It’s one of the great parenting dilemmas: How much time should you allow your kids to spend playing video games, surfing the Internet, and watching television? It’s easy to say zero screen time is best, but video and online games and DVDs are so convenient—they keep kids occupied when parents need to focus on a task or, say, make a phone call. They come in handy in the car by making the long ride to the soccer game seem not quite so long. And some games and shows even seem to help children learn to read and do math.
Is it OK to lean on quality, age-appropriate electronic games and TV programs just a little bit? Or does doing so put kids at risk for aggressive behavior, difficulty paying attention in school, and a preference for indoor, electronic entertainment over outdoor play?
Douglas Gentile, an associate professor of developmental psychology at Iowa State University, has extensively studied the effects of television and video games on children. Surprisingly, he says children can actually benefit from educational TV shows and computer games.
“Educational TV is fantastically good for kids,” Gentile says. “Kids who watch Sesame Street as kids are still getting better grades in high school.”
Parents need to consider what types of television and games kids engage with and how much time they spend in front of a screen. “What my research has taught me is that media are far more powerful than we thought them to be,” Gentile says. “The negatives and positives are both greater.”
It’s About Quantity
The American Academy of Pediatrics recommends that children younger than age 3 shouldn’t watch any television or play computer or video games. For elementary school kids, one hour per day is the maximum, and for middle schoolers, two hours per day is the recommended limit.
There’s an exception, however: “If you’re using the computer for schoolwork, it’s OK,” Gentile says. “That’s free.”
In addition to time limits, the AAP advises against letting kids have televisions and computers in their bedrooms. Research shows that children who spend too much time in front of a screen have an increased risk of obesity and addiction.
In a study he coauthored in 2010, Gentile found that children who are exposed to more than two hours of screen time per day are more likely to have trouble concentrating in school. The constant flickering lights, changes in imagery, and instant gratification may train kids’ brains to always expect that level of stimulation, making it harder for children to focus in a classroom, he says.
Many parents find the AAP guidelines too lenient. Others, however, think their kids are within the guidelines when, in reality, they are way over the time limits and watching too much. “Parents aren’t all that good at judging the time our kids spend in front of a screen,” Gentile says. “We get sidetracked. Our kids don’t do all their viewing in one sitting. The total time is often more than we imagine.”
But there is help: Gentile has a workable strategy for managing screen time. “Set up a token economy, with chips or bills,” he says. If you want your child to limit his screen time to 10 hours a week, you can give him 20 tokens (or coupons worth 30 minutes each). He can buy his TV time one coupon at a time, or he can use several coupons to spend a Saturday afternoon playing his favorite computer game. “It works like an allowance,” Gentile says. “An allowance teaches kids to budget their money, and this teaches kids to plan their screen time.”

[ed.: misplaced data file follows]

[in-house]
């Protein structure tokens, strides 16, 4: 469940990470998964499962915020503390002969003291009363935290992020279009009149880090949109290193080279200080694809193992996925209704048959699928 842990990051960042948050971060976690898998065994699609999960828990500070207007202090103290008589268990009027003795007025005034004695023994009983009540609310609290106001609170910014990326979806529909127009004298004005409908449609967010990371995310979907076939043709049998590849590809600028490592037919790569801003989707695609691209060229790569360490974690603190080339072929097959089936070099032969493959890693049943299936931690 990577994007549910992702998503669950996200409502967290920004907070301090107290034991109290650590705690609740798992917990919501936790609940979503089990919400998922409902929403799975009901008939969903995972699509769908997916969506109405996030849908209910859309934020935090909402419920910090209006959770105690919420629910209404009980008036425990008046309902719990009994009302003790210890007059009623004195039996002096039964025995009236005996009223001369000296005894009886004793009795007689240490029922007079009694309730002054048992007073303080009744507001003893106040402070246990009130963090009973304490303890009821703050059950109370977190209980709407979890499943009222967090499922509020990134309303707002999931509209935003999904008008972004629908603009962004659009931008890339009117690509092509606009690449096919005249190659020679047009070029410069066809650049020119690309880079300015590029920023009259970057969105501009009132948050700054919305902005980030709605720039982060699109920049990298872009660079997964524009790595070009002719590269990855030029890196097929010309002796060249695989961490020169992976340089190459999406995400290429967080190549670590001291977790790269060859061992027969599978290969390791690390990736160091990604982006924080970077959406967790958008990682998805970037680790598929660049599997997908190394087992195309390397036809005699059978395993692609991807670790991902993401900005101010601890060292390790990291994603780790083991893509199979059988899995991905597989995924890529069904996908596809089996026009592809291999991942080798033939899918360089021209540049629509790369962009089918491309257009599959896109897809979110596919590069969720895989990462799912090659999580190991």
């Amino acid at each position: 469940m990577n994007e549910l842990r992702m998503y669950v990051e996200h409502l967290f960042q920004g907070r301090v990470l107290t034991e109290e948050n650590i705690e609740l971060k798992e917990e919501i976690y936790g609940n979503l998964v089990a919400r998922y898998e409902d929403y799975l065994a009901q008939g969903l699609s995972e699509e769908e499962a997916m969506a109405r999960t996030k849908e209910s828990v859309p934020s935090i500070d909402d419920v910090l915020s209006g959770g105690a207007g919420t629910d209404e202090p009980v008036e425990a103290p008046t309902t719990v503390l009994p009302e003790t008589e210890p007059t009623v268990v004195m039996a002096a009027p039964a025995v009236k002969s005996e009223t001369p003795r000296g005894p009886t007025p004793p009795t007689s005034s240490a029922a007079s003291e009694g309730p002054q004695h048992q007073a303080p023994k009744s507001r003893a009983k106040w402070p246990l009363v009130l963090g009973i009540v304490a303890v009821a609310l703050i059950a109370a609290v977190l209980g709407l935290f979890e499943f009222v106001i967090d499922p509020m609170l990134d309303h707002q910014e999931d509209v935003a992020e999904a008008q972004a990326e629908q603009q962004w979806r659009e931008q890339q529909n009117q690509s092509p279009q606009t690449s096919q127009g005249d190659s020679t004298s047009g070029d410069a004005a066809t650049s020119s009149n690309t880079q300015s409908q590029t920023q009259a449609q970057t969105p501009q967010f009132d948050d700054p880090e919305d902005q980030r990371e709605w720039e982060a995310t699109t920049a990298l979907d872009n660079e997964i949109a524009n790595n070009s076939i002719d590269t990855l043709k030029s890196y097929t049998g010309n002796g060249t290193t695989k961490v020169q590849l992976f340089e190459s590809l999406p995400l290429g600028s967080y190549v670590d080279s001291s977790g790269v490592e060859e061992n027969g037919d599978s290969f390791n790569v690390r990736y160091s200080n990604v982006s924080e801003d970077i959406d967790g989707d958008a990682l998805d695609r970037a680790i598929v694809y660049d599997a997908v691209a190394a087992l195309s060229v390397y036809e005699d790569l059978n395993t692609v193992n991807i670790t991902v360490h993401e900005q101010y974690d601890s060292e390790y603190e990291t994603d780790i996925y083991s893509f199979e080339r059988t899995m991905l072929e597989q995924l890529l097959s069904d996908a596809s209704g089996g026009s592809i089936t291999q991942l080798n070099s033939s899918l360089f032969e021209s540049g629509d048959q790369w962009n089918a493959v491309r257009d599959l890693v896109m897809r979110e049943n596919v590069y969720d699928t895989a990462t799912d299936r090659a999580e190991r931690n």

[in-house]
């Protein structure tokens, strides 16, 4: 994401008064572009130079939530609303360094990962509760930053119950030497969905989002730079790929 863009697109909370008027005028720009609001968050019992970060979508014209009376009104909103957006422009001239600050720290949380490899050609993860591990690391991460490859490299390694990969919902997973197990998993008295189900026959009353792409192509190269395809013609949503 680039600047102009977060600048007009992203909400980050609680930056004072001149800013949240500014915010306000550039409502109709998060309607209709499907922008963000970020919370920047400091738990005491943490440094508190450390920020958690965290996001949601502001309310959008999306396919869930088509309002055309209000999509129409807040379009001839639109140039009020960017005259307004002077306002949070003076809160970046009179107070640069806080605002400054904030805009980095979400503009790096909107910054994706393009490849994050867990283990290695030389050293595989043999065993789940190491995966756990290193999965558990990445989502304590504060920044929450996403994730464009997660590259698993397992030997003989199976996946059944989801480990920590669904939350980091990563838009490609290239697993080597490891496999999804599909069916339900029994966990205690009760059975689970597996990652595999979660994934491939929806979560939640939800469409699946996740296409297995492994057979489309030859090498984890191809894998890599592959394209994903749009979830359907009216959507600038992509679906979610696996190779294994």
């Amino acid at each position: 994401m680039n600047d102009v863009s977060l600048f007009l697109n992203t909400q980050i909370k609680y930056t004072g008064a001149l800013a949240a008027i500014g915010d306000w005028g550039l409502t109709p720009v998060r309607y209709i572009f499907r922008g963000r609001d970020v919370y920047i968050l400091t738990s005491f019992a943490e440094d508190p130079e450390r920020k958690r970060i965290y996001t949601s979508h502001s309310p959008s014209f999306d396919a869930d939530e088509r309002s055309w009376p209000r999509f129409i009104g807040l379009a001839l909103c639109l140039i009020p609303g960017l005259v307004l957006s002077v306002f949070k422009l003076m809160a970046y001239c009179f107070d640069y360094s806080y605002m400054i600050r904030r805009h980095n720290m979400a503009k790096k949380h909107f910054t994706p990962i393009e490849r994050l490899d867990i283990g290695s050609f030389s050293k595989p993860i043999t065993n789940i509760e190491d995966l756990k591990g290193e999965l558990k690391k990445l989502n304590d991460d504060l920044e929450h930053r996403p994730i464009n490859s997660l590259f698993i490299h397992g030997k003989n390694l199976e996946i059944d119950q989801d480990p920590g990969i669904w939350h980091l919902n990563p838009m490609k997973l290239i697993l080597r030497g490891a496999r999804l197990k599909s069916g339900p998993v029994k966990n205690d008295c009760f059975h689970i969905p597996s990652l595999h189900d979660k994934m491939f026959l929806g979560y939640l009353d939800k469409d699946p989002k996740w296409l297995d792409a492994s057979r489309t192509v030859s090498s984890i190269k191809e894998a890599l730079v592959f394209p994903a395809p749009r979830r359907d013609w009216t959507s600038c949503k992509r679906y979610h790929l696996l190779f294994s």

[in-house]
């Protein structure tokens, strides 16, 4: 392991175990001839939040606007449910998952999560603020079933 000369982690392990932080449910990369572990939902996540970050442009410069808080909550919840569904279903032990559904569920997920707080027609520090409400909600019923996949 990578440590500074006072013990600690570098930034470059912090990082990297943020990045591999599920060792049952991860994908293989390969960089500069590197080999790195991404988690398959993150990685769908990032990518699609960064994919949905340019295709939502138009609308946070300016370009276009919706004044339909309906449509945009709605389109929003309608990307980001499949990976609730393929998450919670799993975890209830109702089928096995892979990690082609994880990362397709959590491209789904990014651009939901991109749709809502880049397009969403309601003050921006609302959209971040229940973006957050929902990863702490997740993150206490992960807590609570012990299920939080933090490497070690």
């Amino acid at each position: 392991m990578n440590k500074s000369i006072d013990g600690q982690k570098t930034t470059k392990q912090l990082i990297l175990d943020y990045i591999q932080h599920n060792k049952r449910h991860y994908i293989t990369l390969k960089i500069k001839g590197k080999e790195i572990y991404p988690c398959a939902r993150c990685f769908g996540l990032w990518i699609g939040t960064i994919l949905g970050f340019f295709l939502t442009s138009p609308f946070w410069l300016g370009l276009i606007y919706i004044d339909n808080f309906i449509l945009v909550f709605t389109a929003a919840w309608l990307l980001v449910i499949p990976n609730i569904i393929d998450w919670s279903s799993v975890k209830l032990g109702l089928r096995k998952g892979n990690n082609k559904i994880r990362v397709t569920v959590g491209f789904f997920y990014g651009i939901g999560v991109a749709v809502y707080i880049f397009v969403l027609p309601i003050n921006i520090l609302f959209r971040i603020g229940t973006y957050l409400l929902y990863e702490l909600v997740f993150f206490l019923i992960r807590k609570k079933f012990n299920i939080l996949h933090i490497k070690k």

When children are aware of how much time they have, they are more likely to spend it watching shows and playing games they enjoy rather than watching television out of boredom. This method is effective because it gives kids choices and curbs arguments and power struggles.
Parents can also use online tools and external devices to monitor and control the time their children spend online. “It puts the control in the hands of the parents,” Gentile says. “When time’s up, it’s off.”
It’s About Quality
Research has shown clear connections between screen time and aggression in kids, according to the AAP.
In a 1999 policy statement on media education issued by the AAP’s Committee on Public Education, the committee wrote that “More than 1,000 scientific studies and reviews conclude that significant exposure to media violence increases the risk of aggressive behavior in certain children and adolescents, desensitizes them to violence, and makes them believe that the world is a ‘meaner and scarier’ place than it is.”
“It’s not just gory and realistic violence that impacts kids,” Gentile says, adding, “What matters is whether you practice intentional harm to something. Even cute, cartoonish games can have the same effects of bringing out aggression in kids.”
The wildly popular game Angry Birds is on the low end of the violence spectrum, Gentile says. He notes that the biggest question for parents to consider is whether players are rewarded for harming other characters.
Some games reward children for making positive decisions. Animal Crossing, for example, encourages helpfulness, Gentile says.
Games like Reader Rabbit and Math Blaster can help students learn—without them knowing it. “These games teach kids in a way that kids don’t realize they’re learning,” Gentile says. “They provide practice.” On public television, many shows combine education and entertainment, helping children learn basic skills and positive character traits. “These shows are worth spending time with,” he says.
Some children’s shows and games are neither harmful nor educational, and Gentile thinks that’s OK in moderation. “There is nothing wrong with being entertained,” he says. “With a game like Angry Birds, the content is not likely to be the issue, but the time spent with it, and therefore not with something more beneficial, is more likely to be what parents should consider.”